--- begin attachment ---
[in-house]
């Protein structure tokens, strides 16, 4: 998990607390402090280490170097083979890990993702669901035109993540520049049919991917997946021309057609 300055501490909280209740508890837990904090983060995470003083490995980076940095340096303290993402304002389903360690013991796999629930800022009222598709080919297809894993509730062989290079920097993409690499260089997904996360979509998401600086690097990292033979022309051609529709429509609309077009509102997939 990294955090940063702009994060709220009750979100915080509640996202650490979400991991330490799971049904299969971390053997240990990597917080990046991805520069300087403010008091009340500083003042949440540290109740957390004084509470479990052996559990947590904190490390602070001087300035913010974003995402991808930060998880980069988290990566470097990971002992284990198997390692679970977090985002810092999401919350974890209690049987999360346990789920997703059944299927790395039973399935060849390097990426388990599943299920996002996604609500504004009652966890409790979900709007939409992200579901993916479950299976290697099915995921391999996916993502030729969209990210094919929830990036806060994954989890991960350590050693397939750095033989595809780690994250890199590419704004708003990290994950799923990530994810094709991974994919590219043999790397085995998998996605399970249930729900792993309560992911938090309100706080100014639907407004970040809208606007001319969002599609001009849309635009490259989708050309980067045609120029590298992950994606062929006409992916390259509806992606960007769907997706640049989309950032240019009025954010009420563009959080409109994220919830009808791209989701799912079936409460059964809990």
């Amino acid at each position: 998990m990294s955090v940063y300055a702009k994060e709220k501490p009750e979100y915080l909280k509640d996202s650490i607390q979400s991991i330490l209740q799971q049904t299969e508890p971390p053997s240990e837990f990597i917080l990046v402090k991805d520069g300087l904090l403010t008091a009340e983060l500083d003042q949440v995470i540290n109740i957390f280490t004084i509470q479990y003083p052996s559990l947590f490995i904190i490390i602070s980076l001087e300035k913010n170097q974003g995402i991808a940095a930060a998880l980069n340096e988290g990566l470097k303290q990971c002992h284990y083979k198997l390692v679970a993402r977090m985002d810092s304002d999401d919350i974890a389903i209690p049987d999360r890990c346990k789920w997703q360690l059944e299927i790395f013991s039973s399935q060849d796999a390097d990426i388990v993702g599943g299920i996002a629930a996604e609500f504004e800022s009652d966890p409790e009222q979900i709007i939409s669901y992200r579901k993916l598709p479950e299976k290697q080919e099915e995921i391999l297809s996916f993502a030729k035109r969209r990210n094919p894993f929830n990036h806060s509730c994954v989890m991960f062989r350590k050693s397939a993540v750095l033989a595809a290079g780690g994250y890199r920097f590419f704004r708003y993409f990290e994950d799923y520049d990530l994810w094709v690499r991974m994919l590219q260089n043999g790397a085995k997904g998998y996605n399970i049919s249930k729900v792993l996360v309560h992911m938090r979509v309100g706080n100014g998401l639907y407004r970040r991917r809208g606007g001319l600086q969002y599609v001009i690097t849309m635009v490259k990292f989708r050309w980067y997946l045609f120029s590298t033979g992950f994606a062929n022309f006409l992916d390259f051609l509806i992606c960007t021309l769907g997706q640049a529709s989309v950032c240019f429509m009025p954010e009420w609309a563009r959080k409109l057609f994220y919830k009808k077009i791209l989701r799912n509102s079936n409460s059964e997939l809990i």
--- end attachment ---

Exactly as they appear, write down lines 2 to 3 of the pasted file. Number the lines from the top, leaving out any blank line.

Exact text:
């Protein structure tokens, strides 16, 4: 998990607390402090280490170097083979890990993702669901035109993540520049049919991917997946021309057609 300055501490909280209740508890837990904090983060995470003083490995980076940095340096303290993402304002389903360690013991796999629930800022009222598709080919297809894993509730062989290079920097993409690499260089997904996360979509998401600086690097990292033979022309051609529709429509609309077009509102997939 990294955090940063702009994060709220009750979100915080509640996202650490979400991991330490799971049904299969971390053997240990990597917080990046991805520069300087403010008091009340500083003042949440540290109740957390004084509470479990052996559990947590904190490390602070001087300035913010974003995402991808930060998880980069988290990566470097990971002992284990198997390692679970977090985002810092999401919350974890209690049987999360346990789920997703059944299927790395039973399935060849390097990426388990599943299920996002996604609500504004009652966890409790979900709007939409992200579901993916479950299976290697099915995921391999996916993502030729969209990210094919929830990036806060994954989890991960350590050693397939750095033989595809780690994250890199590419704004708003990290994950799923990530994810094709991974994919590219043999790397085995998998996605399970249930729900792993309560992911938090309100706080100014639907407004970040809208606007001319969002599609001009849309635009490259989708050309980067045609120029590298992950994606062929006409992916390259509806992606960007769907997706640049989309950032240019009025954010009420563009959080409109994220919830009808791209989701799912079936409460059964809990």
């Amino acid at each position: 998990m990294s955090v940063y300055a702009k994060e709220k501490p009750e979100y915080l909280k509640d996202s650490i607390q979400s991991i330490l209740q799971q049904t299969e508890p971390p053997s240990e837990f990597i917080l990046v402090k991805d520069g300087l904090l403010t008091a009340e983060l500083d003042q949440v995470i540290n109740i957390f280490t004084i509470q479990y003083p052996s559990l947590f490995i904190i490390i602070s980076l001087e300035k913010n170097q974003g995402i991808a940095a930060a998880l980069n340096e988290g990566l470097k303290q990971c002992h284990y083979k198997l390692v679970a993402r977090m985002d810092s304002d999401d919350i974890a389903i209690p049987d999360r890990c346990k789920w997703q360690l059944e299927i790395f013991s039973s399935q060849d796999a390097d990426i388990v993702g599943g299920i996002a629930a996604e609500f504004e800022s009652d966890p409790e009222q979900i709007i939409s669901y992200r579901k993916l598709p479950e299976k290697q080919e099915e995921i391999l297809s996916f993502a030729k035109r969209r990210n094919p894993f929830n990036h806060s509730c994954v989890m991960f062989r350590k050693s397939a993540v750095l033989a595809a290079g780690g994250y890199r920097f590419f704004r708003y993409f990290e994950d799923y520049d990530l994810w094709v690499r991974m994919l590219q260089n043999g790397a085995k997904g998998y996605n399970i049919s249930k729900v792993l996360v309560h992911m938090r979509v309100g706080n100014g998401l639907y407004r970040r991917r809208g606007g001319l600086q969002y599609v001009i690097t849309m635009v490259k990292f989708r050309w980067y997946l045609f120029s590298t033979g992950f994606a062929n022309f006409l992916d390259f051609l509806i992606c960007t021309l769907g997706q640049a529709s989309v950032c240019f429509m009025p954010e009420w609309a563009r959080k409109l057609f994220y919830k009808k077009i791209l989701r799912n509102s079936n409460s059964e997939l809990i």